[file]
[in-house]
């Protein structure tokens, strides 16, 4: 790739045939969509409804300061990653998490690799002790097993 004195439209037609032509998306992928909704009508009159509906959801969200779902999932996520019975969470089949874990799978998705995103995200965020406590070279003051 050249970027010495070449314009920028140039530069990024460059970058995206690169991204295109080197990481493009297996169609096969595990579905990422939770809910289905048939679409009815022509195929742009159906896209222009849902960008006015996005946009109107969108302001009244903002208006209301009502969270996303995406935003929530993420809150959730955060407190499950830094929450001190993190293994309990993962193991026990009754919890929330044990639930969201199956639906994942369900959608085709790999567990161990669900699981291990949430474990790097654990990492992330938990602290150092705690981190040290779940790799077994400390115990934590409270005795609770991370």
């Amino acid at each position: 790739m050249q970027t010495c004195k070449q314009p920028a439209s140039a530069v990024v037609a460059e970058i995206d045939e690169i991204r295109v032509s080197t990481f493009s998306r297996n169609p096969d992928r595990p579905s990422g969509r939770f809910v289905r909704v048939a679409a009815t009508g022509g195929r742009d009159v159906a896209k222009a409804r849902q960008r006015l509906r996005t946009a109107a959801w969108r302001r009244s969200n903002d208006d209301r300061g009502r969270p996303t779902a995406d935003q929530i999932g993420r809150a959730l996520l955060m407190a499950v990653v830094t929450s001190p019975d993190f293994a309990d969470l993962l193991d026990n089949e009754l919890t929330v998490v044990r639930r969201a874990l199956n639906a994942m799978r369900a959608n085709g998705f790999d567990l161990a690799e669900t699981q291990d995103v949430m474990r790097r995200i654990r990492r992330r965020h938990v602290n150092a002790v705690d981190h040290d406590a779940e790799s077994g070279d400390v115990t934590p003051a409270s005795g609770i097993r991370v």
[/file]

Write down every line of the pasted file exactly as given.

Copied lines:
[in-house]
């Protein structure tokens, strides 16, 4: 790739045939969509409804300061990653998490690799002790097993 004195439209037609032509998306992928909704009508009159509906959801969200779902999932996520019975969470089949874990799978998705995103995200965020406590070279003051 050249970027010495070449314009920028140039530069990024460059970058995206690169991204295109080197990481493009297996169609096969595990579905990422939770809910289905048939679409009815022509195929742009159906896209222009849902960008006015996005946009109107969108302001009244903002208006209301009502969270996303995406935003929530993420809150959730955060407190499950830094929450001190993190293994309990993962193991026990009754919890929330044990639930969201199956639906994942369900959608085709790999567990161990669900699981291990949430474990790097654990990492992330938990602290150092705690981190040290779940790799077994400390115990934590409270005795609770991370």
């Amino acid at each position: 790739m050249q970027t010495c004195k070449q314009p920028a439209s140039a530069v990024v037609a460059e970058i995206d045939e690169i991204r295109v032509s080197t990481f493009s998306r297996n169609p096969d992928r595990p579905s990422g969509r939770f809910v289905r909704v048939a679409a009815t009508g022509g195929r742009d009159v159906a896209k222009a409804r849902q960008r006015l509906r996005t946009a109107a959801w969108r302001r009244s969200n903002d208006d209301r300061g009502r969270p996303t779902a995406d935003q929530i999932g993420r809150a959730l996520l955060m407190a499950v990653v830094t929450s001190p019975d993190f293994a309990d969470l993962l193991d026990n089949e009754l919890t929330v998490v044990r639930r969201a874990l199956n639906a994942m799978r369900a959608n085709g998705f790999d567990l161990a690799e669900t699981q291990d995103v949430m474990r790097r995200i654990r990492r992330r965020h938990v602290n150092a002790v705690d981190h040290d406590a779940e790799s077994g070279d400390v115990t934590p003051a409270s005795g609770i097993r991370v």